It took me a little while to warm to A Kingdom Lost, but once I did I found a lot to like in it. It's a story about two women in love, fighting a rebellion from two different countries. Proud, confident princess Katya is on the run with her family after her uncle seized the kingdom with sinister zombie-related magic. Quiet, intellectual Starbride is studying the same magic skills, and ends up leading the local insurgents against the usurper.
There's a lot to the book: our two leading ladies tell their stories in alternating chapters, and each of them have a whole cast of companions and a lot of shared history (this is the second book in the series). It makes the start of the story a bit frustrating, but as the two sides of the story get nearer and nearer together the switch between them gets more and more effective. Details from one another's stories start to show up in the others, messages get carried across the narrative divide... I ended up really glad I'd given the book another chance after the slow start.
The setting and the world of the story are nicely original: the two different cultures use kinds of magic drawn from the same source but have totally different ways of approaching it, and a long history of feuds based on that. Same sex relationships and marriages are totally normalised within the setting, too, and more common than straight ones.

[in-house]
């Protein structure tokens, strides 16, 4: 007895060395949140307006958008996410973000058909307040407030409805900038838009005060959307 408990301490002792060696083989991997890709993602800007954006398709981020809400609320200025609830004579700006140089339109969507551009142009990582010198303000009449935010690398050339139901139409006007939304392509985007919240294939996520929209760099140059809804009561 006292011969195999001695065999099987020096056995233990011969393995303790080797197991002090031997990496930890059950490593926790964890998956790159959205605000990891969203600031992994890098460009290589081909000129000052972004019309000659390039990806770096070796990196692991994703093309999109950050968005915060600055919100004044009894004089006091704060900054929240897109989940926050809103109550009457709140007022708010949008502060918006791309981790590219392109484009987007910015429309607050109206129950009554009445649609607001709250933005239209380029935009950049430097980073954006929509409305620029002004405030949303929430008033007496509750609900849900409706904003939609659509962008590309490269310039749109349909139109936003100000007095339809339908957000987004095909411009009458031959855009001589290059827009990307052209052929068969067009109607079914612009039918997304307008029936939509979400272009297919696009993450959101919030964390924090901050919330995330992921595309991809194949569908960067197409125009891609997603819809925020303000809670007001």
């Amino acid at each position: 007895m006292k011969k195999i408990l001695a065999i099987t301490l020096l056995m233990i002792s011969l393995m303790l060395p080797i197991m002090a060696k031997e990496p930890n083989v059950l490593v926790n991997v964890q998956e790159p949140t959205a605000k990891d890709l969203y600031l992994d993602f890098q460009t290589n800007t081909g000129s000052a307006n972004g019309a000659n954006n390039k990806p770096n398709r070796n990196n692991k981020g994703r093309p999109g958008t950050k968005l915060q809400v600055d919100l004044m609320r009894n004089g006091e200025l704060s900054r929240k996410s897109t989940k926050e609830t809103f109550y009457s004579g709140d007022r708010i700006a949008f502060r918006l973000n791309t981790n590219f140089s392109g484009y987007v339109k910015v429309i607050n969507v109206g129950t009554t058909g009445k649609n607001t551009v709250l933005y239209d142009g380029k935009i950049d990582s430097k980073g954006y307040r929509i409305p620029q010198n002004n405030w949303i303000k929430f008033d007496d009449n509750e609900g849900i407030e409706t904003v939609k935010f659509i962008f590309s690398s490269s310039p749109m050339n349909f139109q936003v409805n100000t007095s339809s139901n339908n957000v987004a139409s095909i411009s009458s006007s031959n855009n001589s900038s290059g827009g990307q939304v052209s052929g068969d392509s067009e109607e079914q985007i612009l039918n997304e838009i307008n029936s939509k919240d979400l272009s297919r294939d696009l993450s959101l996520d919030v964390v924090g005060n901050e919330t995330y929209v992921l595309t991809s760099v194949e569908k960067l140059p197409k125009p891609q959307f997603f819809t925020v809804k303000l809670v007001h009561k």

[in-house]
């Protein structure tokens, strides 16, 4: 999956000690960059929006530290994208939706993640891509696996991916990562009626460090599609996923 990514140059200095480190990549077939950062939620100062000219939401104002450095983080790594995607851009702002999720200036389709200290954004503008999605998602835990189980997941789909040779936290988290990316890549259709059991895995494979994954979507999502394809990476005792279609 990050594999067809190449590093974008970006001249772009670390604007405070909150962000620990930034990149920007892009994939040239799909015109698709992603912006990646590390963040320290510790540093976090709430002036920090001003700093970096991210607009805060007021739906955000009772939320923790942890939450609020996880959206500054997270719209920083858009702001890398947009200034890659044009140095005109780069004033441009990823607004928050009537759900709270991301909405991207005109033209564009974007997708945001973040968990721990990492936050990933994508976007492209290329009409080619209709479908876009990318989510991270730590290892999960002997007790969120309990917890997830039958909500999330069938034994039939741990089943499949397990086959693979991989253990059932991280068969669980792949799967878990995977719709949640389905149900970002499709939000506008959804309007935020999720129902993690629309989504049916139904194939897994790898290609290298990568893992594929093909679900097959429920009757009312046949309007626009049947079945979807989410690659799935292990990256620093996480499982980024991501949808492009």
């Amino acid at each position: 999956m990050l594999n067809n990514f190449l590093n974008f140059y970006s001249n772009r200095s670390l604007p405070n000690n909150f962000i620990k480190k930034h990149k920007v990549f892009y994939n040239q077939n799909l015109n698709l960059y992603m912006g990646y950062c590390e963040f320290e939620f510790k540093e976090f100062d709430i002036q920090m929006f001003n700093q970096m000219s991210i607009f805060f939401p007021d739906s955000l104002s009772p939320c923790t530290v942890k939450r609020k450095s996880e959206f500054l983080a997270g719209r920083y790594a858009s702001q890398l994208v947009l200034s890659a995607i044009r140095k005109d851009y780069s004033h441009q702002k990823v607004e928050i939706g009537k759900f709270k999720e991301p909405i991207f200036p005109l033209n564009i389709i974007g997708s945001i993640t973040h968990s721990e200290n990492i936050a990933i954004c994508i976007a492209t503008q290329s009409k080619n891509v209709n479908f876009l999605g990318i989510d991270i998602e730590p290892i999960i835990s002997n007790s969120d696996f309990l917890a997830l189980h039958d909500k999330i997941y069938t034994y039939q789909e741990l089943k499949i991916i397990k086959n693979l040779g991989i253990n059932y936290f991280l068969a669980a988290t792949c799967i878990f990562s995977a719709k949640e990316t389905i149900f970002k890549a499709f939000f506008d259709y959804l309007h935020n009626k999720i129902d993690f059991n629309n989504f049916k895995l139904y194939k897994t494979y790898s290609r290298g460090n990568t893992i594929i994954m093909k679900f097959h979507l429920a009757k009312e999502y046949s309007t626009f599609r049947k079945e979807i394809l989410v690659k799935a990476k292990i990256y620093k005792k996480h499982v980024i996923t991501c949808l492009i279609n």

There's something touching about the way each character explores the home of the other - Starbride is living in Katya's city of Marienne, and Katya riding through Starbride's nation of Allusia, and even as they plot their respective rebellions they're learning about one another's childhoods and culture and history. It's a nice device: the two don't talk for the first two thirds of the book, but they're very present in the others thoughts. Not in a static, angst-ridden way, either: Barbara Wright makes it clear they are one another's motivations, and that they've learnt from and inspired one another. It's adorable, and very refreshing for me: I've read a lot of stories with women pining for their lost man, and hardly any where they're not only missing a female lover but also drawing courage and inspiration from their memories.
I'd definitely recommend both this book and The Pyramid Waltz, the first book in the series.